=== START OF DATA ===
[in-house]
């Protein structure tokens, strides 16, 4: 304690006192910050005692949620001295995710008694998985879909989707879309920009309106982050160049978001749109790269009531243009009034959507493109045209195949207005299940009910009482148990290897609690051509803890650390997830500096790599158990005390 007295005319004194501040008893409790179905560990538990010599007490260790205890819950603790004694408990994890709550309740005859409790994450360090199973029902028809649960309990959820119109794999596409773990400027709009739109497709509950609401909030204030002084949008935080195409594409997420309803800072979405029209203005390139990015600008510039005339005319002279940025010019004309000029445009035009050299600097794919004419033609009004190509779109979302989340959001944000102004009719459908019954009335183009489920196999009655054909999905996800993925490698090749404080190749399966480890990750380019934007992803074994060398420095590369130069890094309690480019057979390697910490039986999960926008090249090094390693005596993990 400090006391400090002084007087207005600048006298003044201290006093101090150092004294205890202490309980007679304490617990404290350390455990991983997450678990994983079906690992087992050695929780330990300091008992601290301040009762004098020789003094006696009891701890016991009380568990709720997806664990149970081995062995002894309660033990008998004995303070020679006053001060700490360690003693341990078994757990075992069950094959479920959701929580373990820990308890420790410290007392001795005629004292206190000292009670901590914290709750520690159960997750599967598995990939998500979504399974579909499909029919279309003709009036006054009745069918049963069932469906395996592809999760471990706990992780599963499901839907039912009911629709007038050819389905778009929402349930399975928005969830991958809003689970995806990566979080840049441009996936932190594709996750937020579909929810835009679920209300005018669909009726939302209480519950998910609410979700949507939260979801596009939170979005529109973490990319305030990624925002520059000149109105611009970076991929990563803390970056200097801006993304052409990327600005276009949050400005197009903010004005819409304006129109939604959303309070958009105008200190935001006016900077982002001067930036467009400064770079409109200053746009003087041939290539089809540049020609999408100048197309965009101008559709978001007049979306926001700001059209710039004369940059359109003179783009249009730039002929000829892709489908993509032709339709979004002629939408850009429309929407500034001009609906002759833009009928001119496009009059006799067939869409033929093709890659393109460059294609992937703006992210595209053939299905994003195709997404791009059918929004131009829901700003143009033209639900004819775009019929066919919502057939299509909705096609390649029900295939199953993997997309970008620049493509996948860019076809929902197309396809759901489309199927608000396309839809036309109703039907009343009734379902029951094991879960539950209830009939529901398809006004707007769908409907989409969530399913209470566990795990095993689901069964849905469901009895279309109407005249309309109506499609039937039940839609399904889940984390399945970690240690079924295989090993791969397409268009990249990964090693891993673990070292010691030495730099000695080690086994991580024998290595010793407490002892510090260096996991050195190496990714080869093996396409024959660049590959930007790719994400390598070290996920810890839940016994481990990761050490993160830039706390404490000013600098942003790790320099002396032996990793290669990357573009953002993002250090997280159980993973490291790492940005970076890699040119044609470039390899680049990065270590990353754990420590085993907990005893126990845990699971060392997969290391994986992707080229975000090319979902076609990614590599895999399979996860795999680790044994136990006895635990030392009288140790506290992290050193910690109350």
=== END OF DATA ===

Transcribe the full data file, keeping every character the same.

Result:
[in-house]
């Protein structure tokens, strides 16, 4: 304690006192910050005692949620001295995710008694998985879909989707879309920009309106982050160049978001749109790269009531243009009034959507493109045209195949207005299940009910009482148990290897609690051509803890650390997830500096790599158990005390 007295005319004194501040008893409790179905560990538990010599007490260790205890819950603790004694408990994890709550309740005859409790994450360090199973029902028809649960309990959820119109794999596409773990400027709009739109497709509950609401909030204030002084949008935080195409594409997420309803800072979405029209203005390139990015600008510039005339005319002279940025010019004309000029445009035009050299600097794919004419033609009004190509779109979302989340959001944000102004009719459908019954009335183009489920196999009655054909999905996800993925490698090749404080190749399966480890990750380019934007992803074994060398420095590369130069890094309690480019057979390697910490039986999960926008090249090094390693005596993990 400090006391400090002084007087207005600048006298003044201290006093101090150092004294205890202490309980007679304490617990404290350390455990991983997450678990994983079906690992087992050695929780330990300091008992601290301040009762004098020789003094006696009891701890016991009380568990709720997806664990149970081995062995002894309660033990008998004995303070020679006053001060700490360690003693341990078994757990075992069950094959479920959701929580373990820990308890420790410290007392001795005629004292206190000292009670901590914290709750520690159960997750599967598995990939998500979504399974579909499909029919279309003709009036006054009745069918049963069932469906395996592809999760471990706990992780599963499901839907039912009911629709007038050819389905778009929402349930399975928005969830991958809003689970995806990566979080840049441009996936932190594709996750937020579909929810835009679920209300005018669909009726939302209480519950998910609410979700949507939260979801596009939170979005529109973490990319305030990624925002520059000149109105611009970076991929990563803390970056200097801006993304052409990327600005276009949050400005197009903010004005819409304006129109939604959303309070958009105008200190935001006016900077982002001067930036467009400064770079409109200053746009003087041939290539089809540049020609999408100048197309965009101008559709978001007049979306926001700001059209710039004369940059359109003179783009249009730039002929000829892709489908993509032709339709979004002629939408850009429309929407500034001009609906002759833009009928001119496009009059006799067939869409033929093709890659393109460059294609992937703006992210595209053939299905994003195709997404791009059918929004131009829901700003143009033209639900004819775009019929066919919502057939299509909705096609390649029900295939199953993997997309970008620049493509996948860019076809929902197309396809759901489309199927608000396309839809036309109703039907009343009734379902029951094991879960539950209830009939529901398809006004707007769908409907989409969530399913209470566990795990095993689901069964849905469901009895279309109407005249309309109506499609039937039940839609399904889940984390399945970690240690079924295989090993791969397409268009990249990964090693891993673990070292010691030495730099000695080690086994991580024998290595010793407490002892510090260096996991050195190496990714080869093996396409024959660049590959930007790719994400390598070290996920810890839940016994481990990761050490993160830039706390404490000013600098942003790790320099002396032996990793290669990357573009953002993002250090997280159980993973490291790492940005970076890699040119044609470039390899680049990065270590990353754990420590085993907990005893126990845990699971060392997969290391994986992707080229975000090319979902076609990614590599895999399979996860795999680790044994136990006895635990030392009288140790506290992290050193910690109350």